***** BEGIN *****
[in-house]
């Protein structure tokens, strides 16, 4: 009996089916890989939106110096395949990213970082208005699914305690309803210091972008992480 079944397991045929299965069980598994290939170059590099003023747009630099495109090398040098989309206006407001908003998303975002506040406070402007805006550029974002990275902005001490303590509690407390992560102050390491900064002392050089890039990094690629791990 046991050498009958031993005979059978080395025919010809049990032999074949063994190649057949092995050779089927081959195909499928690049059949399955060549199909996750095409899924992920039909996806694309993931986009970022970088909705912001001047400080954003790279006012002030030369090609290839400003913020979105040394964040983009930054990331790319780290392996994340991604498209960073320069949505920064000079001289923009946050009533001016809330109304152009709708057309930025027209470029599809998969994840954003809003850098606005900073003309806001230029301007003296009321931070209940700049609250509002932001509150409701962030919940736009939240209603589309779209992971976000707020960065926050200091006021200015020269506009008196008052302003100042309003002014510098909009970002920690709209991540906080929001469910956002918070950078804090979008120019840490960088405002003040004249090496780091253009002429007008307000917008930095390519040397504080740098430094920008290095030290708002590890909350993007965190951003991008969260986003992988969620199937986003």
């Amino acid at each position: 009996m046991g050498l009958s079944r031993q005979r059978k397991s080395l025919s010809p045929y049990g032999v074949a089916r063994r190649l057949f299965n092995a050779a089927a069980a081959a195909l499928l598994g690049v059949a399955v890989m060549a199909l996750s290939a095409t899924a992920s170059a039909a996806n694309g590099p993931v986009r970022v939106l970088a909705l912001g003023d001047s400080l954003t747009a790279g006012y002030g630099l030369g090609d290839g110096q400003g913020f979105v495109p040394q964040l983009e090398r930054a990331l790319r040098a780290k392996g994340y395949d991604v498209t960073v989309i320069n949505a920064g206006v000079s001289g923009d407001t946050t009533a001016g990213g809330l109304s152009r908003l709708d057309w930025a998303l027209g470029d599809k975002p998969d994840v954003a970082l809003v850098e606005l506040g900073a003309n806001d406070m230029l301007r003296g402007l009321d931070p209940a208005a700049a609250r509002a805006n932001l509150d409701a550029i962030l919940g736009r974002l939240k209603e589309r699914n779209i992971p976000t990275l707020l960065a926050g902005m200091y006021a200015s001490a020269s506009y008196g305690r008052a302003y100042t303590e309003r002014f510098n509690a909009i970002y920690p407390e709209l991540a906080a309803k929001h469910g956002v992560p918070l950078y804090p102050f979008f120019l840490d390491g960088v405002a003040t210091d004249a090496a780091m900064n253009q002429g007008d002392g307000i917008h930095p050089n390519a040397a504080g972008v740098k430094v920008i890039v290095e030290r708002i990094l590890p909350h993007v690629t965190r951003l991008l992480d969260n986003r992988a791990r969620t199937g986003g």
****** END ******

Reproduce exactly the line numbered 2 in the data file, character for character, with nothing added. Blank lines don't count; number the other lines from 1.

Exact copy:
């Protein structure tokens, strides 16, 4: 009996089916890989939106110096395949990213970082208005699914305690309803210091972008992480 079944397991045929299965069980598994290939170059590099003023747009630099495109090398040098989309206006407001908003998303975002506040406070402007805006550029974002990275902005001490303590509690407390992560102050390491900064002392050089890039990094690629791990 046991050498009958031993005979059978080395025919010809049990032999074949063994190649057949092995050779089927081959195909499928690049059949399955060549199909996750095409899924992920039909996806694309993931986009970022970088909705912001001047400080954003790279006012002030030369090609290839400003913020979105040394964040983009930054990331790319780290392996994340991604498209960073320069949505920064000079001289923009946050009533001016809330109304152009709708057309930025027209470029599809998969994840954003809003850098606005900073003309806001230029301007003296009321931070209940700049609250509002932001509150409701962030919940736009939240209603589309779209992971976000707020960065926050200091006021200015020269506009008196008052302003100042309003002014510098909009970002920690709209991540906080929001469910956002918070950078804090979008120019840490960088405002003040004249090496780091253009002429007008307000917008930095390519040397504080740098430094920008290095030290708002590890909350993007965190951003991008969260986003992988969620199937986003």